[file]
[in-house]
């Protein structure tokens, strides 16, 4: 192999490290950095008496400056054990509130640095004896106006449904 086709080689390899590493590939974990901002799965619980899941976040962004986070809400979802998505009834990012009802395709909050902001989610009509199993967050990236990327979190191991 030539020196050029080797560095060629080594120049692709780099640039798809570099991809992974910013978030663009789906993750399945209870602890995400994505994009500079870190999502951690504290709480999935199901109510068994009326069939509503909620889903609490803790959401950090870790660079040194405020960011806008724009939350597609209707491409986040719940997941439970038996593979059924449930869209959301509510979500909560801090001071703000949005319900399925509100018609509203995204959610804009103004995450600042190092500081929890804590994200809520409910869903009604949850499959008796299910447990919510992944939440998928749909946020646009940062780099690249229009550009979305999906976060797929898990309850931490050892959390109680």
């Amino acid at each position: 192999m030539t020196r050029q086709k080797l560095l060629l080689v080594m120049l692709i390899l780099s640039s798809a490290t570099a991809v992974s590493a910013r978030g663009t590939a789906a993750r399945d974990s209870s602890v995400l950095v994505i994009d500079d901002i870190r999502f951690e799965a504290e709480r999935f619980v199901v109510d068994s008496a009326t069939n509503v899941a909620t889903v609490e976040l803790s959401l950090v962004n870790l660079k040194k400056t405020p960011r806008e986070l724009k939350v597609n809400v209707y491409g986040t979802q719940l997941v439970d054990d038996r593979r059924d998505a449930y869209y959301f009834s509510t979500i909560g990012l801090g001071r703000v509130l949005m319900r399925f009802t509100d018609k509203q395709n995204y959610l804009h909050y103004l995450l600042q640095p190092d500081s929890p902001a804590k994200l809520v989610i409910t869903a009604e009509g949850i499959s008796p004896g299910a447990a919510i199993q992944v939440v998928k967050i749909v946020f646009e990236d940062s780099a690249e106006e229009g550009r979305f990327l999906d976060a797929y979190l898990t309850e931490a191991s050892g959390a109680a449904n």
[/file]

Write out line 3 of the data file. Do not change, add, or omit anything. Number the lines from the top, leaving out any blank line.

């Amino acid at each position: 192999m030539t020196r050029q086709k080797l560095l060629l080689v080594m120049l692709i390899l780099s640039s798809a490290t570099a991809v992974s590493a910013r978030g663009t590939a789906a993750r399945d974990s209870s602890v995400l950095v994505i994009d500079d901002i870190r999502f951690e799965a504290e709480r999935f619980v199901v109510d068994s008496a009326t069939n509503v899941a909620t889903v609490e976040l803790s959401l950090v962004n870790l660079k040194k400056t405020p960011r806008e986070l724009k939350v597609n809400v209707y491409g986040t979802q719940l997941v439970d054990d038996r593979r059924d998505a449930y869209y959301f009834s509510t979500i909560g990012l801090g001071r703000v509130l949005m319900r399925f009802t509100d018609k509203q395709n995204y959610l804009h909050y103004l995450l600042q640095p190092d500081s929890p902001a804590k994200l809520v989610i409910t869903a009604e009509g949850i499959s008796p004896g299910a447990a919510i199993q992944v939440v998928k967050i749909v946020f646009e990236d940062s780099a690249e106006e229009g550009r979305f990327l999906d976060a797929y979190l898990t309850e931490a191991s050892g959390a109680a449904n």